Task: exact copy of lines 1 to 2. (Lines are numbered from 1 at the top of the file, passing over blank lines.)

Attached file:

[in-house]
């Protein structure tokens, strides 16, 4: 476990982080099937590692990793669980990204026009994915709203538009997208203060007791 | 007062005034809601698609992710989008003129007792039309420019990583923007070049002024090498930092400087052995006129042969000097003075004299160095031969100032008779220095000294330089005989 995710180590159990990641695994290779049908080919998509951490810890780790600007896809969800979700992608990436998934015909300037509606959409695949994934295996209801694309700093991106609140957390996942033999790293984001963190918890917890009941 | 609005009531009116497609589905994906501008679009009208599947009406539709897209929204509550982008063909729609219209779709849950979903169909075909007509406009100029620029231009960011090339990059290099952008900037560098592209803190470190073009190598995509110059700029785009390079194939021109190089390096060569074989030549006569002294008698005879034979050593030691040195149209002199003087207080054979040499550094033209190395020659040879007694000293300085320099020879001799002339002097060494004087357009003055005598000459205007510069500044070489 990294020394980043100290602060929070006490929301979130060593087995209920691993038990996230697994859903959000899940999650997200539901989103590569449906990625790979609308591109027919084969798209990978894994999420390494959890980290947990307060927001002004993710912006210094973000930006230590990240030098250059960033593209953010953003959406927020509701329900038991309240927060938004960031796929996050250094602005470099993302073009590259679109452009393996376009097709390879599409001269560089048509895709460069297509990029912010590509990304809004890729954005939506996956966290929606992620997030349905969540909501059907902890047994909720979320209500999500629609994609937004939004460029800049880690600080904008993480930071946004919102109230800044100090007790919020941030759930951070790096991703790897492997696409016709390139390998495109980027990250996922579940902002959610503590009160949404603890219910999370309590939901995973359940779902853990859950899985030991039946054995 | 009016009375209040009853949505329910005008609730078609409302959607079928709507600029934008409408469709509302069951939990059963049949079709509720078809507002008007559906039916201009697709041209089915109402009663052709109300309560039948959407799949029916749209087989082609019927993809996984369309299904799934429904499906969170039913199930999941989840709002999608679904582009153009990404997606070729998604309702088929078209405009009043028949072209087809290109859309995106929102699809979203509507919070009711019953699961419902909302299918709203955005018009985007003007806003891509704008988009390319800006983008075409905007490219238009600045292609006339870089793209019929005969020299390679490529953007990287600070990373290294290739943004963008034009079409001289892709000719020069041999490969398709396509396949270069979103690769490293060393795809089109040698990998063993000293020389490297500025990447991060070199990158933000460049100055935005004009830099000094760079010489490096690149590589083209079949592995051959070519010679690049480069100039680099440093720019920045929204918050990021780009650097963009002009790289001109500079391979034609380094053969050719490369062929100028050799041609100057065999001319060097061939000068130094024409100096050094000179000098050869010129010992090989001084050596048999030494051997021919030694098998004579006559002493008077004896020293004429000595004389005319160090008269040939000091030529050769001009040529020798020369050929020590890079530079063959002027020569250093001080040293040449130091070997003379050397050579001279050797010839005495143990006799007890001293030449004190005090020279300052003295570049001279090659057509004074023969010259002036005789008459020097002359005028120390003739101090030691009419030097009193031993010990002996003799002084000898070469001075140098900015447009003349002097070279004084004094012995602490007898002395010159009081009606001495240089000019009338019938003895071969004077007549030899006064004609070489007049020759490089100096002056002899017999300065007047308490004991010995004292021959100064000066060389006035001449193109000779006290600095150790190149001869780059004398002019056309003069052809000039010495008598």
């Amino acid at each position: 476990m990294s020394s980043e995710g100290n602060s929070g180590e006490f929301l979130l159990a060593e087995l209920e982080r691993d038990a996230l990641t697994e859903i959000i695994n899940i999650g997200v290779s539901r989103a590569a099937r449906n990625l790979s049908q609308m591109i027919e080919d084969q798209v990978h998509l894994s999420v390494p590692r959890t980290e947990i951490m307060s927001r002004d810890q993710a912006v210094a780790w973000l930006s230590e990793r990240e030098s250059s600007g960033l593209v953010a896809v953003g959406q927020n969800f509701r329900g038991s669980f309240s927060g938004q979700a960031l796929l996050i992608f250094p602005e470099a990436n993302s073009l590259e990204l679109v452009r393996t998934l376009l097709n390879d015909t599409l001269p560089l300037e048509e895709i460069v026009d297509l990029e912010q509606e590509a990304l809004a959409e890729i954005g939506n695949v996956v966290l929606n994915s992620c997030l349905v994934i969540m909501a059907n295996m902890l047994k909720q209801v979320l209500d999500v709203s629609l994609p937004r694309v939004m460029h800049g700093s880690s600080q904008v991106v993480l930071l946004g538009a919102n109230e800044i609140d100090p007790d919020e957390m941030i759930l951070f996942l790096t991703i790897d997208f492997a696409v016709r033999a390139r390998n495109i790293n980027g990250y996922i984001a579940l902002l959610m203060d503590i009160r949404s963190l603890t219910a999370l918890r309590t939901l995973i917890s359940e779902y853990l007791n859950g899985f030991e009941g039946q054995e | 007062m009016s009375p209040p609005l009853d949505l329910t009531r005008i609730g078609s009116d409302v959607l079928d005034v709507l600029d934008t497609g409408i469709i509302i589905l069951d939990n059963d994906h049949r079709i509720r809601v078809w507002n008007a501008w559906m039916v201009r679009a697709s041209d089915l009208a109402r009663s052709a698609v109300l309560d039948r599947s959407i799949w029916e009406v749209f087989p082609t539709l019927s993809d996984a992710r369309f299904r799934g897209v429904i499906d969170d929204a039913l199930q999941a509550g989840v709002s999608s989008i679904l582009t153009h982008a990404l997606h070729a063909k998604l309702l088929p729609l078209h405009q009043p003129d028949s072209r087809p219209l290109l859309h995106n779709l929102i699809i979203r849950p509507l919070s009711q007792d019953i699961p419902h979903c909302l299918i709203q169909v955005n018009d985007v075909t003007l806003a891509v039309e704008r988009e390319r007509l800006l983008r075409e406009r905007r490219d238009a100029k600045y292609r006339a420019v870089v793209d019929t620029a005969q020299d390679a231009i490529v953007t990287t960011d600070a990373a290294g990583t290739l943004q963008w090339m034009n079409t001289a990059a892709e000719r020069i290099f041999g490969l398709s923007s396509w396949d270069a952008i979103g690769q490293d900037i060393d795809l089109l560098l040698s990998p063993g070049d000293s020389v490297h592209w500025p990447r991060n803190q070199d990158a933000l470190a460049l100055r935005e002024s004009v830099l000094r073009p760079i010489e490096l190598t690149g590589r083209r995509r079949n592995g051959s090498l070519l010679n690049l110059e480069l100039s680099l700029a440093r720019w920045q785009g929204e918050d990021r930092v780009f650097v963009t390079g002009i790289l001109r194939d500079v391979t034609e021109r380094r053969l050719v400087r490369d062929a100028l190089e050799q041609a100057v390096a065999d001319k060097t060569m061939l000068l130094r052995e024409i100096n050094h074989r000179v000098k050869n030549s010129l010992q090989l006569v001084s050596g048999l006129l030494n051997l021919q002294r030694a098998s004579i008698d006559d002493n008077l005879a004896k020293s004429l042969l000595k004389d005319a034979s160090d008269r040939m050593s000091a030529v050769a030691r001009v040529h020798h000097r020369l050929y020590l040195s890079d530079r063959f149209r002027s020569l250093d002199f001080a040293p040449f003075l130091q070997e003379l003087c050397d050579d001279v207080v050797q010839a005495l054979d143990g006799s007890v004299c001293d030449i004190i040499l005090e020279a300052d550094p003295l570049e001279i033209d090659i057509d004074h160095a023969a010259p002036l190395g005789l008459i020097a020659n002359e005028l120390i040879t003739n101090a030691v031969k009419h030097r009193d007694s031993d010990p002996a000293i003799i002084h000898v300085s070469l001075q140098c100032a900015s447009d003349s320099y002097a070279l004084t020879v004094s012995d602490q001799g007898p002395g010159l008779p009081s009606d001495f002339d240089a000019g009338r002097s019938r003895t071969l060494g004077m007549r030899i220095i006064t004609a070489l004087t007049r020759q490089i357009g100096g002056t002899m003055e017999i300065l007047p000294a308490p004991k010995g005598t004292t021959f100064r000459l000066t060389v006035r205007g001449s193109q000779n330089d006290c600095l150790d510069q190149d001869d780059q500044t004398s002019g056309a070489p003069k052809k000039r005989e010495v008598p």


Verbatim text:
[in-house]
């Protein structure tokens, strides 16, 4: 476990982080099937590692990793669980990204026009994915709203538009997208203060007791 | 007062005034809601698609992710989008003129007792039309420019990583923007070049002024090498930092400087052995006129042969000097003075004299160095031969100032008779220095000294330089005989 995710180590159990990641695994290779049908080919998509951490810890780790600007896809969800979700992608990436998934015909300037509606959409695949994934295996209801694309700093991106609140957390996942033999790293984001963190918890917890009941 | 609005009531009116497609589905994906501008679009009208599947009406539709897209929204509550982008063909729609219209779709849950979903169909075909007509406009100029620029231009960011090339990059290099952008900037560098592209803190470190073009190598995509110059700029785009390079194939021109190089390096060569074989030549006569002294008698005879034979050593030691040195149209002199003087207080054979040499550094033209190395020659040879007694000293300085320099020879001799002339002097060494004087357009003055005598000459205007510069500044070489 990294020394980043100290602060929070006490929301979130060593087995209920691993038990996230697994859903959000899940999650997200539901989103590569449906990625790979609308591109027919084969798209990978894994999420390494959890980290947990307060927001002004993710912006210094973000930006230590990240030098250059960033593209953010953003959406927020509701329900038991309240927060938004960031796929996050250094602005470099993302073009590259679109452009393996376009097709390879599409001269560089048509895709460069297509990029912010590509990304809004890729954005939506996956966290929606992620997030349905969540909501059907902890047994909720979320209500999500629609994609937004939004460029800049880690600080904008993480930071946004919102109230800044100090007790919020941030759930951070790096991703790897492997696409016709390139390998495109980027990250996922579940902002959610503590009160949404603890219910999370309590939901995973359940779902853990859950899985030991039946054995 | 009016009375209040009853949505329910005008609730078609409302959607079928709507600029934008409408469709509302069951939990059963049949079709509720078809507002008007559906039916201009697709041209089915109402009663052709109300309560039948959407799949029916749209087989082609019927993809996984369309299904799934429904499906969170039913199930999941989840709002999608679904582009153009990404997606070729998604309702088929078209405009009043028949072209087809290109859309995106929102699809979203509507919070009711019953699961419902909302299918709203955005018009985007003007806003891509704008988009390319800006983008075409905007490219238009600045292609006339870089793209019929005969020299390679490529953007990287600070990373290294290739943004963008034009079409001289892709000719020069041999490969398709396509396949270069979103690769490293060393795809089109040698990998063993000293020389490297500025990447991060070199990158933000460049100055935005004009830099000094760079010489490096690149590589083209079949592995051959070519010679690049480069100039680099440093720019920045929204918050990021780009650097963009002009790289001109500079391979034609380094053969050719490369062929100028050799041609100057065999001319060097061939000068130094024409100096050094000179000098050869010129010992090989001084050596048999030494051997021919030694098998004579006559002493008077004896020293004429000595004389005319160090008269040939000091030529050769001009040529020798020369050929020590890079530079063959002027020569250093001080040293040449130091070997003379050397050579001279050797010839005495143990006799007890001293030449004190005090020279300052003295570049001279090659057509004074023969010259002036005789008459020097002359005028120390003739101090030691009419030097009193031993010990002996003799002084000898070469001075140098900015447009003349002097070279004084004094012995602490007898002395010159009081009606001495240089000019009338019938003895071969004077007549030899006064004609070489007049020759490089100096002056002899017999300065007047308490004991010995004292021959100064000066060389006035001449193109000779006290600095150790190149001869780059004398002019056309003069052809000039010495008598």